1. Get checked, stay healthy
The easiest way to look after your long-term kidney health is to ask your GP for a check-up each year. The earlier problems are detected and treated, the less chance you have of any lasting damage. "This check-up may include blood tests to assess kidney function and a urine test to check for the presence of protein," says kidney specialist Professor Alan Cass. "If protein is found, this can indicate problems with the part of the kidneys that filters the blood."
2. Aim for stable blood glucose
"Elevated blood glucose levels can damage blood vessels in the kidneys, reducing their health and function," says Sue Leahy, a diabetes educator with Diabetes NSW. Her recipe for healthy kidneys starts with keeping your blood glucose happy by eating well, exercising regularly, limiting stress and alcohol as much as possible, and getting enough sleep.
3. Take the pressure down
High blood pressure is the silent enemy of kidney health. "Over time, it can damage the lining of the arteries in the kidneys," says Prof Cass. To reduce your risk of developing high blood pressure, try to limit your salt intake, as too much salt can put a strain on vessels and elevate blood pressure. An easy way to do this is to minimise your intake of packaged foods and avoid adding salt to meals. Ask your doctor to check your blood pressure regularly, too. "If your blood pressure is repeatedly elevated, your doctor is likely to prescribe medications to lower it, such as ACE inhibitors, calcium channel blockers, beta blockers and/or diuretics to address fluid retention," says Prof Cass.
4. Watch your weight
"Even losing just five kilograms reduces blood pressure in most people who are 10 per cent above a healthy weight," says Prof Cass. To kickstart your weight loss the easy way, try eating more high-protein, low-GI foods. "Low-GI foods cause less of a spike in your blood glucose levels and keep you full for longer," says Leahy. Low-GI choices include grainy breads, SunRice Doongara rice, baked beans, apples and berries.
5. Tame your cholesterol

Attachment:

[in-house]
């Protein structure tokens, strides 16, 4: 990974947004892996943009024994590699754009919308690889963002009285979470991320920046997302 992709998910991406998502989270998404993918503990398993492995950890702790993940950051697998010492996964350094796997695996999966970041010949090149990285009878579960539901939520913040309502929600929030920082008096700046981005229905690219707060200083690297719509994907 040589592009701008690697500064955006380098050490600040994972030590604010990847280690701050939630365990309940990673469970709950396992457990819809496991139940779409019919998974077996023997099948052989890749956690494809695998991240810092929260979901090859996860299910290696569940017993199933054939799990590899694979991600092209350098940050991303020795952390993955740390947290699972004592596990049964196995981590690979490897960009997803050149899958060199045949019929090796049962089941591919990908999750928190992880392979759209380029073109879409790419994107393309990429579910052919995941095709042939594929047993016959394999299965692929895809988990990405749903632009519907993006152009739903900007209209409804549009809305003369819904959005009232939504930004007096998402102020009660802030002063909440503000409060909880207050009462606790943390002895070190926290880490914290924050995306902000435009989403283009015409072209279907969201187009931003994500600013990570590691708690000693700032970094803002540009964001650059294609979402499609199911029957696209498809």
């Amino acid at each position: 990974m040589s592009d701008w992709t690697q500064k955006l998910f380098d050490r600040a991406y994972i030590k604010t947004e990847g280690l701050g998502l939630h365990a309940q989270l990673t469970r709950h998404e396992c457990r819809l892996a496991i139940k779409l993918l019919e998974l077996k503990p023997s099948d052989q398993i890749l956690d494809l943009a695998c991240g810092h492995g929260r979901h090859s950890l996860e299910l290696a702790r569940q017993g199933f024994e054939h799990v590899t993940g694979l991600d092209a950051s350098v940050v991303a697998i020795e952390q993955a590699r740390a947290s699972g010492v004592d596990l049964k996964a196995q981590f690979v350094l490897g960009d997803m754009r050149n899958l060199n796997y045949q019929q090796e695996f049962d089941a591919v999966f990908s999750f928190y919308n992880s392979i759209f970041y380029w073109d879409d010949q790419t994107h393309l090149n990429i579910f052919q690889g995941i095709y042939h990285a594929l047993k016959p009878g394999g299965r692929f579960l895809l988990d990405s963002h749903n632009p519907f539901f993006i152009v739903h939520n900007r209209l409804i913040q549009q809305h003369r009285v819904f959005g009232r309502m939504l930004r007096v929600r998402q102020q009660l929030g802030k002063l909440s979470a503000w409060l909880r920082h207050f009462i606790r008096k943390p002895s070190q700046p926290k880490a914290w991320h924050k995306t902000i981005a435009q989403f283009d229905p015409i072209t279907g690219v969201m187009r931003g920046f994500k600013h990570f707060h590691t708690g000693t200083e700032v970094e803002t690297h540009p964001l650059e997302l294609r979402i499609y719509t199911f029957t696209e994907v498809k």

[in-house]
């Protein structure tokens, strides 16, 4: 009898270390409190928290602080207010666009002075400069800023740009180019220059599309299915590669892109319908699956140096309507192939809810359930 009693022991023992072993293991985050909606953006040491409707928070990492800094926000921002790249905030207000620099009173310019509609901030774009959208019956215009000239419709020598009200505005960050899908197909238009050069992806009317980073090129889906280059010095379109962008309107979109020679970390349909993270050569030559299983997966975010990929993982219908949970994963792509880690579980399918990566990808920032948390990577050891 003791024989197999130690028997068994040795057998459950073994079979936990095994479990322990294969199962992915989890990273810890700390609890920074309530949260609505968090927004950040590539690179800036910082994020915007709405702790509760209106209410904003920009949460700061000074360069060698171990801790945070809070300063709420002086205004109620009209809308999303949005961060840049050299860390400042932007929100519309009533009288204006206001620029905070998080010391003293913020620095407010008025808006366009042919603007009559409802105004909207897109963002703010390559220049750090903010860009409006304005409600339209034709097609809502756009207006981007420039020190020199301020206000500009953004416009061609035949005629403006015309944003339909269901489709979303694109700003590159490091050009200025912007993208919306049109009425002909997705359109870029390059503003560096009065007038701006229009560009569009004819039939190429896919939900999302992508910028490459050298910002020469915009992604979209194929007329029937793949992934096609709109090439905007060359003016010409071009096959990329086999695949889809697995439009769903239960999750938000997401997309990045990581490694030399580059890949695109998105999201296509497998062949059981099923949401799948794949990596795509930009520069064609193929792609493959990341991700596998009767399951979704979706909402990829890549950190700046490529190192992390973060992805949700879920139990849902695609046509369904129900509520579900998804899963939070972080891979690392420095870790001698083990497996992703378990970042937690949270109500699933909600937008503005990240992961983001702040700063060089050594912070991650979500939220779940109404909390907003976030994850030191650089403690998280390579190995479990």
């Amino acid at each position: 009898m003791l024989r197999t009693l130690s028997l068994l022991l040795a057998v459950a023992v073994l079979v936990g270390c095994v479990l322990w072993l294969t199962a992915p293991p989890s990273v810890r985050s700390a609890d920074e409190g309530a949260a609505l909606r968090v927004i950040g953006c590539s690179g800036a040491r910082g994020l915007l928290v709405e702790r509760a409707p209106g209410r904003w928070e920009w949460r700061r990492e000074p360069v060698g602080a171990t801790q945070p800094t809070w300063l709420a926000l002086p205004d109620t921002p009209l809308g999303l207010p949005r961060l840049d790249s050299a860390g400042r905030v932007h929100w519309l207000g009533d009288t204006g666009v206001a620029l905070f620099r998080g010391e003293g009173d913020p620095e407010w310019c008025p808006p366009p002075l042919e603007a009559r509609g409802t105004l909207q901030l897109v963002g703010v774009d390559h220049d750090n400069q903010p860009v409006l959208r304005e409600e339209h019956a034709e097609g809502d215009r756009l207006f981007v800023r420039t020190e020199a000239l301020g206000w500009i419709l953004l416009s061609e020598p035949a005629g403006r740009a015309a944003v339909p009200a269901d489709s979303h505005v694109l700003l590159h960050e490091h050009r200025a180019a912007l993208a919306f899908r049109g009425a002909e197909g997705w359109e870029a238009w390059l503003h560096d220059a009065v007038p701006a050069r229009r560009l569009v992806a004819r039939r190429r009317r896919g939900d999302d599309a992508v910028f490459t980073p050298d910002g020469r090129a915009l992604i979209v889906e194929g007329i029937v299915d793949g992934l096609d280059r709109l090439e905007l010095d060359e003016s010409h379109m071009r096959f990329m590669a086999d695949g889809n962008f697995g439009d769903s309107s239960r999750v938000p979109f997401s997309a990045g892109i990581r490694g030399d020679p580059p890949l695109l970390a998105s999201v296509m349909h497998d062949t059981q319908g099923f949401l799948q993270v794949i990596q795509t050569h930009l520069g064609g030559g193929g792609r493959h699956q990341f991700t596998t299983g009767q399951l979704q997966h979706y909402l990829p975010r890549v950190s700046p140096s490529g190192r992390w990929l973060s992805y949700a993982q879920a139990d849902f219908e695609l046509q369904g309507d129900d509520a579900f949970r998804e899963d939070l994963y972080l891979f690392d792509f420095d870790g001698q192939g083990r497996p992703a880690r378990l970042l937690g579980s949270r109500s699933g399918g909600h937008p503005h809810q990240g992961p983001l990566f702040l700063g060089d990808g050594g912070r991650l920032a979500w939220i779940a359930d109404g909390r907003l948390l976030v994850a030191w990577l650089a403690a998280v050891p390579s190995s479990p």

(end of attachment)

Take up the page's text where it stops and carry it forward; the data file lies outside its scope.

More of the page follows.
"High blood fats cause an inflammatory response inside the blood vessels that supply the kidneys, which can cause damage," Leahy says. It helps to keep saturated fats to a minimum while eating plenty of vegies, fruits and whole grains. Limiting your sugar and alcohol intake will also ease the load on your liver, which is responsible for cholesterol production. Not only does smoking increase blood pressure, "it also causes narrowing of the arteries, including the small vessels in the kidneys," says Leahy. Speak to your GP about tools to help you quit for good, including prescription medications and nicotine replacement therapy.
6. Amp up your exercise
Exercise can help you maintain a healthy weight and better blood glucose levels, which will benefit your kidney health, so aim to do 2.5 to five hours of moderate-intensity exercise a week. Keep your body challenged by regularly changing your routine. Adding weights can help you burn kilojoules even when resting.
8. Monitor your meds
Some common medications, including nonsteroidal anti-inflammatories such as ibuprofen, aspirin and antacids, can cause kidney problems, so check with a doctor or pharmacist.
9. Watch out for UTIs
People with diabetes are at higher risk of urinary tract infections (UTIs). These can cause complications, particularly if your kidneys are already not functioning well. Luckily, if you can control your blood glucose levels, bacteria are less likely to grow and cause an infection. If you do come down with a UTI, seek help promptly.
10. Silence those snores!
Snoring isn’t just hard on your bed partner! The reduction in oxygen can ramp up blood pressure, which can also increase your risk of a heart attack or stroke. If you snore, ask your GP to sign you up for a sleep study. It will screen you for sleep apnoea, which causes elevated blood pressure due to short pauses in breathing that occur several times an hour and deprive your body of oxygen. If you are found to have the condition, it may be recommended that you sleep with an oxygen mask.
By Stephanie Osfield